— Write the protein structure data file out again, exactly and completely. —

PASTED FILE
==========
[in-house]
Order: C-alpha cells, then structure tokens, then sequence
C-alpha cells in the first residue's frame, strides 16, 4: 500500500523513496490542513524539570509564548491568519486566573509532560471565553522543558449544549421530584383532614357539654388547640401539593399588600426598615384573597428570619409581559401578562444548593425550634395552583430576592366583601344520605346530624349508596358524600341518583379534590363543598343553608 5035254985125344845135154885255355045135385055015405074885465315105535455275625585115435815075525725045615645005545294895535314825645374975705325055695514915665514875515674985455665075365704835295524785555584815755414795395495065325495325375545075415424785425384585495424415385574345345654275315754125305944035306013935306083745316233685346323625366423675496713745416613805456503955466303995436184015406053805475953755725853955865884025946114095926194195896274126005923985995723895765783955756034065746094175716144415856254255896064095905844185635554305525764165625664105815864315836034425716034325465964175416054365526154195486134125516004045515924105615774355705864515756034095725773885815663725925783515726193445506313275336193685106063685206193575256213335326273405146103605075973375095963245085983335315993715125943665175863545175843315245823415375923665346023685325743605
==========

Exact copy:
[in-house]
Order: C-alpha cells, then structure tokens, then sequence
C-alpha cells in the first residue's frame, strides 16, 4: 500500500523513496490542513524539570509564548491568519486566573509532560471565553522543558449544549421530584383532614357539654388547640401539593399588600426598615384573597428570619409581559401578562444548593425550634395552583430576592366583601344520605346530624349508596358524600341518583379534590363543598343553608 5035254985125344845135154885255355045135385055015405074885465315105535455275625585115435815075525725045615645005545294895535314825645374975705325055695514915665514875515674985455665075365704835295524785555584815755414795395495065325495325375545075415424785425384585495424415385574345345654275315754125305944035306013935306083745316233685346323625366423675496713745416613805456503955466303995436184015406053805475953755725853955865884025946114095926194195896274126005923985995723895765783955756034065746094175716144415856254255896064095905844185635554305525764165625664105815864315836034425716034325465964175416054365526154195486134125516004045515924105615774355705864515756034095725773885815663725925783515726193445506313275336193685106063685206193575256213335326273405146103605075973375095963245085983335315993715125943665175863545175843315245823415375923665346023685325743605